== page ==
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The Beginner’s Guide to Being a Plant Mom

There are plenty of mental, emotional, and physical benefits to gardening and taking care of houseplants, or getting into horticulture therapy. Plants help boost our indoor air quality, improve our mood, and teach us how to be responsible for another living thing. There are not many hobbies that are healthier for us than taking care of plants, whether it’s as simple as caring for some small houseplants or doing some gardening in our yards. Here is a beginner’s guide to becoming a plant mom this 2021.

Start small

When it comes to building your own plant haven, you need not despise small beginnings. Like in everything, building the foundations of your plant life mom must be the longest part because you first need to build healthy habits that can truly help your plants thrive. Start with succulents and cacti, which are widely considered the most low-maintenance plants out there.

Starting with more forgiving houseplants can help you learn the ropes as you figure out for the first time how to keep them alive. When it comes to gardening and taking care of plants, you need to walk before you can run, and you need to find ways to set yourself up for success. Visit your local farmers’ markets and greenhouses to find succulents or cacti that you can adopt as your first child.

Know the plants inside and out

The importance of research cannot be overstated. Think of plant care as getting a pet—there are different kinds of breeds and various ways to care for them in the best way possible. There are plenty of resources available on the web, like bloggers and websites, to help you get your start on the specific plants you’re eyeing. It may be tempting to get plants that look good and add an aesthetic value to your living space, but caring for them is another thing. It requires commitment and hard work. Ensure you first know the ins and outs of the plant you’re interested in before you even purchase it.

Find the perfect spot for your new plant

Another key component to keeping your plants alive is to find the perfect spot for them inside your house. One of the biggest factors to consider when choosing a plant is how much light your home has. Some of the more low-maintenance indoor plants, like the Swiss cheese plant, Calathea Orbifolia, and Heartleaf philodendron, can thrive and adapt in various light environments, whether it’s low light, indirect light, or even bright.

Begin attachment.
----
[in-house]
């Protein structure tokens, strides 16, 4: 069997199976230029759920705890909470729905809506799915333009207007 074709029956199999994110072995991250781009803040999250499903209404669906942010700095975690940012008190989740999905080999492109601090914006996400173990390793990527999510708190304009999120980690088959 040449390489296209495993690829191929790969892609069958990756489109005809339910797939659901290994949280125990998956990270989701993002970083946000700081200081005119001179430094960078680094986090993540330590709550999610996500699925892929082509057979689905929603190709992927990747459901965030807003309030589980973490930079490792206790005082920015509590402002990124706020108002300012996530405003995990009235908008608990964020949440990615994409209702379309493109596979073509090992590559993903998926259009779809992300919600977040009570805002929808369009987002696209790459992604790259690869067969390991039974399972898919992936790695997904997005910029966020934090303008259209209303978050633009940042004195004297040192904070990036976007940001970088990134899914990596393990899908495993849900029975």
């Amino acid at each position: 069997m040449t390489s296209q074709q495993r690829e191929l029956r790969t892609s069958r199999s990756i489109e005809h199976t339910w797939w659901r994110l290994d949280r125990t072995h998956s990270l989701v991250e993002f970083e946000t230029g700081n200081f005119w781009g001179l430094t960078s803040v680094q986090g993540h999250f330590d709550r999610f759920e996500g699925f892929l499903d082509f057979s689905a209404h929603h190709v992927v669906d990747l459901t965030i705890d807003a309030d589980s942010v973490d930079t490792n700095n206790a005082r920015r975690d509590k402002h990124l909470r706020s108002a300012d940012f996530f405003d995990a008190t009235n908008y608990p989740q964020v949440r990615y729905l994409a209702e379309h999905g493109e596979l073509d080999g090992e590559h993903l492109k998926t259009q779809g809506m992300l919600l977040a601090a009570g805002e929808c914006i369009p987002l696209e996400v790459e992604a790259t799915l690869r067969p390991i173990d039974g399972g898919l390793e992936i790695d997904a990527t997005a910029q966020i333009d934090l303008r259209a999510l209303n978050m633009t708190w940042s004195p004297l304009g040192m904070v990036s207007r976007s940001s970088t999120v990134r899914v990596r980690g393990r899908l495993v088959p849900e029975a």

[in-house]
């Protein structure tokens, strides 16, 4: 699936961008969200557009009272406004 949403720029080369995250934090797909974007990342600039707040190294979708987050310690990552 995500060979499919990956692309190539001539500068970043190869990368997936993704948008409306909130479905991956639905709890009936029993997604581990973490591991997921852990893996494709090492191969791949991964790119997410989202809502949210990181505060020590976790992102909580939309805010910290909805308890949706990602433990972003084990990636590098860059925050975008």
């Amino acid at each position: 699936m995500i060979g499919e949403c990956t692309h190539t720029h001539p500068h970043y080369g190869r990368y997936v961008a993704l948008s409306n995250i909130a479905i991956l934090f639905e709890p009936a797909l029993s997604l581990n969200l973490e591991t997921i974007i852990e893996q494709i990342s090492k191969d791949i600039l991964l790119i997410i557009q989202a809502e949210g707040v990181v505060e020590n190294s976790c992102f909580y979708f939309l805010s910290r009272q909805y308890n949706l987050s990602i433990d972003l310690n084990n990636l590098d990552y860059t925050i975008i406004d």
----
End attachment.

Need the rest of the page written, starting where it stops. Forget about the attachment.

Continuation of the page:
On the other hand, some plants thrive in bright lights—plants like the umbrella plant, fiddle leaf fig, and rubber tree. And then some thrive in low light, like the ivy, snake plant, and Maidenhair fern. This is why it’s important to know what kind of light your plants thrive in the best; you can’t just stick them anywhere in your home and hope for the best. Be thorough in your research and be strategic about where you place them.

Follow watering instructions to the letter

gardening

Since every plant breed is different, it follows that their watering instructions will vary as well. When you purchase your plants, talk with the seller about how to care for them—their watering schedule and the best lighting conditions for them to grow. Ask them what kind of pest control services you need to protect your plants from harmful bugs and insects. Take notes and follow their instructions to the letter. When you get home, set alarms and reminders for plant care and watering times. Since many of us are busy, it’s easy to fall into the trap of neglecting our plants. Combat this by placing reminders all over your house and even on your phone to have some “plant time” throughout the day.

Never Stop Learning

When it comes to caring for plants, it’s better to avoid playing it by ear or learning through trial and error. Since many plants cost a lot of money, you’re better off asking for advice first before purchasing specific plants. Think of your current responsibilities and thoughtfully consider if you can afford to care for high-maintenance plants for now. If you find that you’re ready, do research on the plant you want and prepare your home and tools before bringing them home.

Taking care of plants takes commitment and hard work because our plants won’t care for themselves. And you’d be surprised: As you care for these houseplants, you might just be caring for yourself, too.

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